Bookstagram: Making Reading Cool Again

Luna Valayannopoulos-Akrivou, Around School Editor

The phenomenon of bookstagram is certainly not a new one, and anyone who loves a combination of books and Instagram is no stranger to the growing community on social media. 

It is rather hard to trace back the origins of bookstagram and its first post, but since its early days bookstagram has grown into a wellspring for the book industry. 

Bookstagram, or book Instagram, is a niche corner on the internet for book lovers to post book-related photos. Photos can range from a simple picture of the book, to complicated stages backgrounds. No matter which way you prefer, bookstagram is a place to give book recommendations in a new virtual way. The hashtag #bookstagram has over 50 million pictures of books posted by people all over the world.

The online community is quite diverse and includes authors, booksellers, bookworms, bookshops owners, librarians, and book prize winners. Arguably, the hashtag played a critical role in forging a community of readers and book lovers online, providing a sense of connection during the COVID-19 pandemic. The Register Forum asked members of the CRLS Book Club and CRLS librarians about their familiarity with Bookstagram and a shift to virtual reading.


Register Forum (RF): Have you heard of Bookstagram? 


Amy Kim 24: “I have heard of bookstagram! I first stumbled across it when I was reading a book recommendation article on Google—and I started following a few bookstagram accounts on Instagram. My opinion on growing ‘book lover campaigns’ on social media platforms [is that they] are really interesting and relatable.” 


Victoria Heizman 21: “I’ve heard of it vaguely, I think I have some friends who participate in it.” 


Teo Tapia 22: “I’ve heard and watched a lot of Booktube, but never really heard of Bookstagram. This is my first time hearing about it.” 


Ms. Houston and Ms. Boninti: “Yes! [We] follow a few librarian friends who started posting pics of the books they’re reading and promoting to their followers.”


Despite the varying familiarity with Bookstagram amongst the CRLS community, one thing is sure: the pandemic did not come in the way of the CRLS book club and its book-reading community’s enthusiasm.


RF: What do you think is the most important role of a book? What benefits would you say reading brings about?


Martin Armstrong 23: “There are so many kinds of books, it’s hard to pin down what the concept of a book is at its core, but I guess the most important role of a book is to share a perspective. While reading can bring a bunch of entertainment or change the way you think about things, I’m going to be a bit pragmatic in my answer. Reading is a skill we need in high school and in education following that. You need to be able to understand text, and a really good way to set yourself up for success is to read on your own time. It can be something fun you do in your free time, but it also helps your reading comprehension a ton.”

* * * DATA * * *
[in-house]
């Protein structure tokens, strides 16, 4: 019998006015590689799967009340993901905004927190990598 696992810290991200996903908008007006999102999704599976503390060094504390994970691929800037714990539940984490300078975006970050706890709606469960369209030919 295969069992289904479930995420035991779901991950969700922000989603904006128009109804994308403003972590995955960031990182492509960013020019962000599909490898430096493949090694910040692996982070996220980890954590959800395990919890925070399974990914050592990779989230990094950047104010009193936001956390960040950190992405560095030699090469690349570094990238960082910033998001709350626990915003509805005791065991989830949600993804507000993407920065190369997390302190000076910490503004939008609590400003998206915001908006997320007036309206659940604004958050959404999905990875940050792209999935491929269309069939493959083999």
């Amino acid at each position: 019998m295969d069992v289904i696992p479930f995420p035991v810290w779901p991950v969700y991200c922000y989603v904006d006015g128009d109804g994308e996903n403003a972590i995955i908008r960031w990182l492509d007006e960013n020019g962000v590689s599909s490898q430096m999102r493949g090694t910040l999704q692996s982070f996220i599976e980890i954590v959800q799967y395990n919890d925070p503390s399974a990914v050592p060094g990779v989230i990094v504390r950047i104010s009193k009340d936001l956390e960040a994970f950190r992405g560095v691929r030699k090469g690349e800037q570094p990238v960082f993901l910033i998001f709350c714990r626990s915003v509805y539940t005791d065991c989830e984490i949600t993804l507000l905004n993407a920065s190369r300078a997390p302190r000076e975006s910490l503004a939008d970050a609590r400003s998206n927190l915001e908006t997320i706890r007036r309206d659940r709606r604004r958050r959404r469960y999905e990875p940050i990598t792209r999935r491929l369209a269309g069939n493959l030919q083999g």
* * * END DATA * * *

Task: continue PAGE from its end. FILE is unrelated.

RF: Is there an ‘online library’ similar to that of Bookstgram from which CRLS students can check out books? Have you looked at new ways in which the CRLS library and its community can expand and grow online? If so, in what ways? 


Ms. Houston and Ms. Boninti: “Students can check out ebooks and audiobooks from the CRLS Library’s digital collection called SORA and read them on their Chromebooks or personal mobile devices. Through SORA CRLS students have access to a growing collection of over 100,000 ebooks and audiobooks! We have step by step instructions on how to get started with SORA on the CRLS Library website. The great thing about the Sora digital collection is that we can buy books on-demand for students and staff. If you have books that you would like to recommend for purchase, please fill out this Book Requests form and we will make sure to let you know when your books arrive!”


RF: What are your top three book recommendations? 


Ms. Boninti: “I am a HUGE fan of audiobooks. I have a 2 year old daughter, so I don’t have much time these days to just sit on the couch and read. The only way that I can consume stories is through audiobooks and podcasts. One audiobook that I haven’t listened to yet, but so many students have recommended to me is Allegedly by Tiffany D. Jackson. It is about a young girl who allegedly committed a horrific crime, but you don’t know if she actually did it. I love a good mystery! The author Tiffany D. Jackson recently spoke with CRLS students during a live virtual event organized by Ms Houston. She promoted her new book that just came out and everyone is raving about it, called Grown. Another book that I highly recommend is Scythe by Neal Shusterman. It’s not the kind of book that I normally gravitate to, but I absolutely loved it. It has action, romance, and tons of suspense. It’s just a great book.”


Ms. Houston: “My favorite authors are those who center their books around well-developed characters. Renee Watson and Fredrik Backman write realistic fiction with characters that are so fleshed out that you could totally see yourself being friends with them. Anna-Marie McLemore writes the most beautiful nonbinary and queer characters in her magical realism and fairy tale books that everyone should try reading.”